(09/05/2019)

Group of students above with instructor Cosgrove (L to R) Trinity Periso, Rylie Gerlach, Lexie Bunner (not shown Brealle Arthur) are working on an Egyptian Labyrinth for Molasses Festival, a calming but sometimes scary experience for those visiting the booth. There are questions and prizes too.

Middle school students were able to experience a small part of the Japanese culture with a visit by Masahiro Yamaguchi (above) Japan Outreach Activities and Presentations Coordinator at Glenville State College. Students learned about school life in Japan, common food items, basic geography, their writing and learned a little Japanese. They also created origami art, and participated in a chopstick challenge.

Instructor Josh Johnson helps team with planning a project

By Bob Weaver

If you visited Calhoun's Middle School on Thursdays or Fridays this year, you’ve seen a hub of activities, filled with empowered students working on a variety of projects, says instructor Dan Cosgrove.

The students have been asked to "own a culture" to develop their Projects Based Learning.

The school hopes to put more of the responsibility of learning on the student's shoulders, empowering them to make decisions to emulate a high functioning workplace.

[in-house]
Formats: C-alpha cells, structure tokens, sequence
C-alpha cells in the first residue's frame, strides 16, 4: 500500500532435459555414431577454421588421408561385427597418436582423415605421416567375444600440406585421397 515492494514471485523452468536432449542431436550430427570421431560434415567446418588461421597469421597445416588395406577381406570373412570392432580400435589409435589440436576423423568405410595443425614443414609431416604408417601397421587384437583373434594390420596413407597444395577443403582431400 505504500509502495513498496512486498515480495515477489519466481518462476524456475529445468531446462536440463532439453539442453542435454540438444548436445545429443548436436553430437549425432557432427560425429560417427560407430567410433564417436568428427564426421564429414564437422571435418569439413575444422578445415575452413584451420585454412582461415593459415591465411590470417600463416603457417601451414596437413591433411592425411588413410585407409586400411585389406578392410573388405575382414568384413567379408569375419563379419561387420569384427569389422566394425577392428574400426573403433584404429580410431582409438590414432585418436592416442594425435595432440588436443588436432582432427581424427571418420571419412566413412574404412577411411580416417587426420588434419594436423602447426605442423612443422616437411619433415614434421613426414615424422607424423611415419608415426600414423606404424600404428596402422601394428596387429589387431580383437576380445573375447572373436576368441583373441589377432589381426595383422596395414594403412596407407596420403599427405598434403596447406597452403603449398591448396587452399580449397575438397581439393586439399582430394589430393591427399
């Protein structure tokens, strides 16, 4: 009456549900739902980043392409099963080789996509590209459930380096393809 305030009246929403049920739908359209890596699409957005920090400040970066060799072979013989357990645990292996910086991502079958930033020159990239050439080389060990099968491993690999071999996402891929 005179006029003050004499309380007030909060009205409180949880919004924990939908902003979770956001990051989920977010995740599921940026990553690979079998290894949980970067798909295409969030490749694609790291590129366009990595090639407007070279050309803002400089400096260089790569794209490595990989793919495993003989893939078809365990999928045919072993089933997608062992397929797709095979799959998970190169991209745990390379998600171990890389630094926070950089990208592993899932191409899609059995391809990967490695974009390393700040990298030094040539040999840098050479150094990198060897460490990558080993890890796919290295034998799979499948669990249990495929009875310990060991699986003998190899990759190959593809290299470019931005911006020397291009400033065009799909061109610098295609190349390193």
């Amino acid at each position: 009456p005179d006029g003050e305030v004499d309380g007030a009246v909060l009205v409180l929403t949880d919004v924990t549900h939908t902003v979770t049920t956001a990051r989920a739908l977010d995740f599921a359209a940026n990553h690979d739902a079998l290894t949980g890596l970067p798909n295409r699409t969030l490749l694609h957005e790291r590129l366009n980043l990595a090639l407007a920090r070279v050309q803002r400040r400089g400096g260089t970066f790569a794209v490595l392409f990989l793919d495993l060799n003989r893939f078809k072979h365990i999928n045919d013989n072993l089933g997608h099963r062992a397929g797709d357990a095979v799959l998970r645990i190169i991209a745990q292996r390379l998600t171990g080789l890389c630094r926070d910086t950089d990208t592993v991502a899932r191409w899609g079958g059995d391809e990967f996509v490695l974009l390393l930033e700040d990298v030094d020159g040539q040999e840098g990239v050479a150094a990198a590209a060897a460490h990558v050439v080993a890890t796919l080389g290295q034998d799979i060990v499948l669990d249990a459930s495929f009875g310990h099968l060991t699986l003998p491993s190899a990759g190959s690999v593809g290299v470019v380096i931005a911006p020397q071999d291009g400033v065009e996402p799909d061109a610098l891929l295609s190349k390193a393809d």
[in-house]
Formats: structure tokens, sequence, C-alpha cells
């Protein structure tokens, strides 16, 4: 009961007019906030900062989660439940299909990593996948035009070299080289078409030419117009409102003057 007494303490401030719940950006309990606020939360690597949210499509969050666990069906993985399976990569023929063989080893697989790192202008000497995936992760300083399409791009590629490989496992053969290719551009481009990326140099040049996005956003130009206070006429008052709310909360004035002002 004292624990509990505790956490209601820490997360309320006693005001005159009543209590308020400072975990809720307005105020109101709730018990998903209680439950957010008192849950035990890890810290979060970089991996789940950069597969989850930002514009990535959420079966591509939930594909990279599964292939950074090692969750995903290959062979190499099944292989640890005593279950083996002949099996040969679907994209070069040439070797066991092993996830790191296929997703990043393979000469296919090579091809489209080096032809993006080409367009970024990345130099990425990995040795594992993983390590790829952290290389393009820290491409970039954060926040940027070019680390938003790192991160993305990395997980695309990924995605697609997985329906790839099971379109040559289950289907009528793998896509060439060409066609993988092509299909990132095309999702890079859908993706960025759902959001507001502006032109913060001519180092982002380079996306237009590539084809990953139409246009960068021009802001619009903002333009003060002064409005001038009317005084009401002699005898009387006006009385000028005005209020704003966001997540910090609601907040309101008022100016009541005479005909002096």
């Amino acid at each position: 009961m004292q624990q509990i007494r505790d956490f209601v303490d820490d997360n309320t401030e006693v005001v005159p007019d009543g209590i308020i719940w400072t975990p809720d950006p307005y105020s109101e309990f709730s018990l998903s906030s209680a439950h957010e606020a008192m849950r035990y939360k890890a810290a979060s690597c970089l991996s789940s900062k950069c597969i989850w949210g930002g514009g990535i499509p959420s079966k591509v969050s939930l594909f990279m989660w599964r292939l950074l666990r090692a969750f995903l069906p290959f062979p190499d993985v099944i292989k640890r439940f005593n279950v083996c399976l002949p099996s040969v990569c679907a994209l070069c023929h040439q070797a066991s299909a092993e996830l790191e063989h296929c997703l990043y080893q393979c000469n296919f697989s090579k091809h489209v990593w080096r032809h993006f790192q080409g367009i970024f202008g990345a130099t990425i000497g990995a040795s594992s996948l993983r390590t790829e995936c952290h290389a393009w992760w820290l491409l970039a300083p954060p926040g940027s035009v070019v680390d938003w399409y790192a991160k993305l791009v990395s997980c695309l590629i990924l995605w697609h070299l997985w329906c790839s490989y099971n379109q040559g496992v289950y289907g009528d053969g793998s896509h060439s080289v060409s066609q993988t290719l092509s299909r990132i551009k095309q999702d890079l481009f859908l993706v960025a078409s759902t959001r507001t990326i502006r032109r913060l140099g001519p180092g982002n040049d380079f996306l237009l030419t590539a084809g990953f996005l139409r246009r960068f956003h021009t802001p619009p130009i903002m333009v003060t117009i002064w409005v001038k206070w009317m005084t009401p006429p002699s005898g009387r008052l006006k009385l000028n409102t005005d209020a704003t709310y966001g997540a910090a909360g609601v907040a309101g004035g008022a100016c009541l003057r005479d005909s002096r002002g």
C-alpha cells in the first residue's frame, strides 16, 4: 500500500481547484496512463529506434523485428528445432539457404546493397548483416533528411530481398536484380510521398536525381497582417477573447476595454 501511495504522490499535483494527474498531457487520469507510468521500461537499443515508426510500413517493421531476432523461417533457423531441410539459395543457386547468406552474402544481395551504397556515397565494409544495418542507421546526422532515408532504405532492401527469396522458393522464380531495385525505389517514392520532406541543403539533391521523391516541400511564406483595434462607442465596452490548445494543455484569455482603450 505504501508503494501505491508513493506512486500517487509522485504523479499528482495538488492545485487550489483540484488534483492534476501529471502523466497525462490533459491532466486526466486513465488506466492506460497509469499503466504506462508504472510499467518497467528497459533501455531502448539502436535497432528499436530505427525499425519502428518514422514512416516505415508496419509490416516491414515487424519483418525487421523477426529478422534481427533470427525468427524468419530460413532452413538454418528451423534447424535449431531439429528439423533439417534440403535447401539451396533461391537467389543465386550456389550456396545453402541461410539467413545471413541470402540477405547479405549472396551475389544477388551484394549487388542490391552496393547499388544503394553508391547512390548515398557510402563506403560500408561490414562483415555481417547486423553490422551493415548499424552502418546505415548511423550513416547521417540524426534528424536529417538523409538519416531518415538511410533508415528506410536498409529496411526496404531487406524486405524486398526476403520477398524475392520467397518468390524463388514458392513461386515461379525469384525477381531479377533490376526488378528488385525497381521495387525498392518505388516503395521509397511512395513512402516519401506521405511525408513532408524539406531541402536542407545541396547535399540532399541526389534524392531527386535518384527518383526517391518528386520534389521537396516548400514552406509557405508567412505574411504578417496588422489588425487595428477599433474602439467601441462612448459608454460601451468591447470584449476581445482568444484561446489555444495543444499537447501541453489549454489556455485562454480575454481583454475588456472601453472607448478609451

Working on Irish Project (L to R) Rose Johnston, Riley Carper,
Abagail Waldron, Lidsey Nettles, Jessica King and Eliza Miller

Working on Italian Project (L to R) Landon Church,
Logan Tingler, Kaden McCormick and Maxwell Alred

Students will work on authentic projects throughout the year, taking various roles, from supervision, designing, marketing, etc. The first project 6-8th grade students are working on, is to build community relations with the Molasses Festival by bringing activities to the festival.

These activities include data collection by the math department, a table-top design to transport sugarcane to the festival and carnival type games by the science department, a play or skit by an 8th grade English/Language Arts group, and a world culture experience from the social studies department.

These will be showcased on Friday at the Molasses estival, while the elementary students are attending.

An example of the empowerment is a group of students working on an Egyptian experience, wanting to contact local news outlets as part of their marketing.

They were given the green light and made contact with the Hur Herald and the Calhoun Chronicle. They are hoping to visit WVRC for a Public Service Announcement.

The learning groups has energized the classrooms, which often spills into the hallways to work on projects.


Hur Herald ©from Sunny Cal
The information on these pages, to the extent the law allows, remains the exclusive property of Bob Weaver and The Hur Herald. information cannot be not be used in any type of commercial endeavor, or used on a web site without the express permission of the owner. Hur Herald published printed editions 1996-1999, Online ©Hur Herald Publishing, 1999, 2000, 2001, 2002, 2003, 2004, 2005, 2006, 2007, 2008, 2009, 2010, 2011, 2012, 2013, 2014, 2015, 2016, 2017, 2018, 2019